In my previous note on passive filters I showed how the passive first order low-pass RC filter and passive first order high-pass RC filter work. Now I will show how to make a passband filter and how the passband filter operates.
In this case we will treat this as two separate devices each with their own cutoff frequency and each with their own attenuation factor. If you are unfamiliar with how to find the attenuation of a first order circuit make sure to check out my first note on passive filters where I describe the topic in detail.
Note that and the greater the difference between the two the wider the pass band will be. If then there is no pass band because the minimum attenuation occurs at the highest attenuation factor when and results in an attenuation factor of which is greater than the desired minimum attenuation .
If we take the limit as becomes infinitely larger than then we reach the limit for the minimum attenuation (maximum attenuation factor = ). Therefore this type of filter will always result in some attenuation.( If is infinitely large then approaches zero and if is infinitely small then approaches zero.)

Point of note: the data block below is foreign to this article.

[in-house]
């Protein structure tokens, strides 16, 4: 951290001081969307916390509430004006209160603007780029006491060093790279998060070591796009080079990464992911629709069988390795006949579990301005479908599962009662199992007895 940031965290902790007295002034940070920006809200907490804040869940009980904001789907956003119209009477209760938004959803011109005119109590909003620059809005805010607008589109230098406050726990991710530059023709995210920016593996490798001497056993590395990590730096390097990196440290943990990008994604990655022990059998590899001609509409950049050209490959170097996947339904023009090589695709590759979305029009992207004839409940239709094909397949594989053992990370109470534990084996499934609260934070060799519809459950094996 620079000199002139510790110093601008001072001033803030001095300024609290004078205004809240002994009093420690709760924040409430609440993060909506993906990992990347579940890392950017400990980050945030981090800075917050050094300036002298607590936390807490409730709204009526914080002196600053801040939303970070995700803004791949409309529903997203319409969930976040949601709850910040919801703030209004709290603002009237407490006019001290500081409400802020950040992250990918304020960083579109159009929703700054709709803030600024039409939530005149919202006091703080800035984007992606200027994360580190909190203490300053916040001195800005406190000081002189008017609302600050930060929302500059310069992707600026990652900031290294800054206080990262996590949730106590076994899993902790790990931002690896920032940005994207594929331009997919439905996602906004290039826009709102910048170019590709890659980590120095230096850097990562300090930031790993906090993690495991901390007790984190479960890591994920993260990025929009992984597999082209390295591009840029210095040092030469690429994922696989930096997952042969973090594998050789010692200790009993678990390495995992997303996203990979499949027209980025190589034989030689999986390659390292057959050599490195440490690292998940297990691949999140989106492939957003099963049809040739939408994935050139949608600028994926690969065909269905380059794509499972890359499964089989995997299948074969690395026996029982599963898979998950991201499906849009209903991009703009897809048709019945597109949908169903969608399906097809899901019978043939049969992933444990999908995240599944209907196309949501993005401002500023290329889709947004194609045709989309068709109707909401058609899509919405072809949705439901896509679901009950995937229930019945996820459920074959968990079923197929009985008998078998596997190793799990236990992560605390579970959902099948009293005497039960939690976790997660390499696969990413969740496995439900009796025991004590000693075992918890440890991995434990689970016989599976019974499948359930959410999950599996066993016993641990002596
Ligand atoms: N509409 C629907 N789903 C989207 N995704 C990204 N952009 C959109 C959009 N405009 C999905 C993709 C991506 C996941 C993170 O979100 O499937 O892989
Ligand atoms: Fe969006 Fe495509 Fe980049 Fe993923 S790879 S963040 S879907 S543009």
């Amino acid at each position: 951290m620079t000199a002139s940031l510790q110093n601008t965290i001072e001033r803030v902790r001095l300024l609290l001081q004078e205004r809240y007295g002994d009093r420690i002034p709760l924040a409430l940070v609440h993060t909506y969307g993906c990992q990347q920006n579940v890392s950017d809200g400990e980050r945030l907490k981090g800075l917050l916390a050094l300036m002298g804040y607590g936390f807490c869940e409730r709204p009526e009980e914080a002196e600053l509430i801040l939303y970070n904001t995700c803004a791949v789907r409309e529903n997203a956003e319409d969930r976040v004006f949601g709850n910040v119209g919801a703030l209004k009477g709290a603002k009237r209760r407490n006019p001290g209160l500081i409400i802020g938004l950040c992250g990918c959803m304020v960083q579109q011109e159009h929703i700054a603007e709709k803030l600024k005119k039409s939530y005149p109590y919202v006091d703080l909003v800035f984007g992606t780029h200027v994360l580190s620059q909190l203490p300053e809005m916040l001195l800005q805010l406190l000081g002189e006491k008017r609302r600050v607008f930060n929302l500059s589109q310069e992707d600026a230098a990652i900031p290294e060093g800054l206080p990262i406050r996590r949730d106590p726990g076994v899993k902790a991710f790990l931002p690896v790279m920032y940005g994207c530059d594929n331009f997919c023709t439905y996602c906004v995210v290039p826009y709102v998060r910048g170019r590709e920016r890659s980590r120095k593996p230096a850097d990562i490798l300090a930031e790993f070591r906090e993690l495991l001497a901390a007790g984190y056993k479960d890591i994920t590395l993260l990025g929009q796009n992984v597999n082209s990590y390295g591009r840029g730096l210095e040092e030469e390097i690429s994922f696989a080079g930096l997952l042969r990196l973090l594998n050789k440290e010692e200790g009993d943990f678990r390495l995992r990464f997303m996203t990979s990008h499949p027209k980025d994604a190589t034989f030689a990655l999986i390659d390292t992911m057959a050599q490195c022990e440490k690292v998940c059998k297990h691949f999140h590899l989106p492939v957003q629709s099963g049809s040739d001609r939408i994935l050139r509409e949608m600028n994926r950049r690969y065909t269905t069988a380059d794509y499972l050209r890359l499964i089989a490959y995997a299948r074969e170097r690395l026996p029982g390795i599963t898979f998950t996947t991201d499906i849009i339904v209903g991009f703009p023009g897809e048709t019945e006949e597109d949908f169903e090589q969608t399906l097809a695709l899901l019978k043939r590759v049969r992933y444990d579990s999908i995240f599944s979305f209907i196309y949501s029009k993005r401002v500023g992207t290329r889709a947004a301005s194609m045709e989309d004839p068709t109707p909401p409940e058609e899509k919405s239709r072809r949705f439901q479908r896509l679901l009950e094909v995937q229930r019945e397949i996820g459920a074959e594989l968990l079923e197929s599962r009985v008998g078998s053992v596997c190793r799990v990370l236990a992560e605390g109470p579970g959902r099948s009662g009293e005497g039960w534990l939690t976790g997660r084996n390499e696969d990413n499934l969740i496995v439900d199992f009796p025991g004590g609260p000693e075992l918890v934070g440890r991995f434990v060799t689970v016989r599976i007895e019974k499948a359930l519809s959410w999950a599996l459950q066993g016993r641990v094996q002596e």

Given that , there will be a frequency somewhere along the pass band called the resonant frequency which is where the maximum point of the graph will be. The frequency at which this occurs can be found by taking the geometric mean of the two cutoff frequencies (not the arithmetic mean).
The bandwidth of the filter is the difference between the two cutoff frequencies.
If the graph of attenuation vs frequency or voltage versus frequency is plotted so that the frequency axis has a logarithmic scale the curve will be symmetrical. If the frequency axis is scaled in the conventional method the curve will be asymmetrical. This is why the resonant frequency is found using the geometric mean and not the arithmetic mean.